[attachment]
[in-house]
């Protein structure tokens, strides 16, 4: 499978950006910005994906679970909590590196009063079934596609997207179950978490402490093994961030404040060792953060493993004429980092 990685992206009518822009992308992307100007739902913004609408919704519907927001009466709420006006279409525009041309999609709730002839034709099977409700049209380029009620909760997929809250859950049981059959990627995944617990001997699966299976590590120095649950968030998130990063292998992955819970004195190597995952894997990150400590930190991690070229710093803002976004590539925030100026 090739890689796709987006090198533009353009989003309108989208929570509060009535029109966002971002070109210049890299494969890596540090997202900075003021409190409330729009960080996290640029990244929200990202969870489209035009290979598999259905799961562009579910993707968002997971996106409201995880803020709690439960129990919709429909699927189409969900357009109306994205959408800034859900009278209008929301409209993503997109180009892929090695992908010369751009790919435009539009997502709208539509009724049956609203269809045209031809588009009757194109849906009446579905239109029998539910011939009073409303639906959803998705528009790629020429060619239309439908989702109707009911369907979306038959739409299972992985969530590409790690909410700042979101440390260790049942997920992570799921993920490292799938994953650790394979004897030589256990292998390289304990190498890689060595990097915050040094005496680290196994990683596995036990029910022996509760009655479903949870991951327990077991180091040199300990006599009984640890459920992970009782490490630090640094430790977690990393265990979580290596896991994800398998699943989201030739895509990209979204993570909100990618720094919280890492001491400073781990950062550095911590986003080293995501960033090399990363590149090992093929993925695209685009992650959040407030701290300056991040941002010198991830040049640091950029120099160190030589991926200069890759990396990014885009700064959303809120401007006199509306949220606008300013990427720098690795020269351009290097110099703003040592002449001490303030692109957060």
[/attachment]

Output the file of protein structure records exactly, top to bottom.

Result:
[in-house]
């Protein structure tokens, strides 16, 4: 499978950006910005994906679970909590590196009063079934596609997207179950978490402490093994961030404040060792953060493993004429980092 990685992206009518822009992308992307100007739902913004609408919704519907927001009466709420006006279409525009041309999609709730002839034709099977409700049209380029009620909760997929809250859950049981059959990627995944617990001997699966299976590590120095649950968030998130990063292998992955819970004195190597995952894997990150400590930190991690070229710093803002976004590539925030100026 090739890689796709987006090198533009353009989003309108989208929570509060009535029109966002971002070109210049890299494969890596540090997202900075003021409190409330729009960080996290640029990244929200990202969870489209035009290979598999259905799961562009579910993707968002997971996106409201995880803020709690439960129990919709429909699927189409969900357009109306994205959408800034859900009278209008929301409209993503997109180009892929090695992908010369751009790919435009539009997502709208539509009724049956609203269809045209031809588009009757194109849906009446579905239109029998539910011939009073409303639906959803998705528009790629020429060619239309439908989702109707009911369907979306038959739409299972992985969530590409790690909410700042979101440390260790049942997920992570799921993920490292799938994953650790394979004897030589256990292998390289304990190498890689060595990097915050040094005496680290196994990683596995036990029910022996509760009655479903949870991951327990077991180091040199300990006599009984640890459920992970009782490490630090640094430790977690990393265990979580290596896991994800398998699943989201030739895509990209979204993570909100990618720094919280890492001491400073781990950062550095911590986003080293995501960033090399990363590149090992093929993925695209685009992650959040407030701290300056991040941002010198991830040049640091950029120099160190030589991926200069890759990396990014885009700064959303809120401007006199509306949220606008300013990427720098690795020269351009290097110099703003040592002449001490303030692109957060």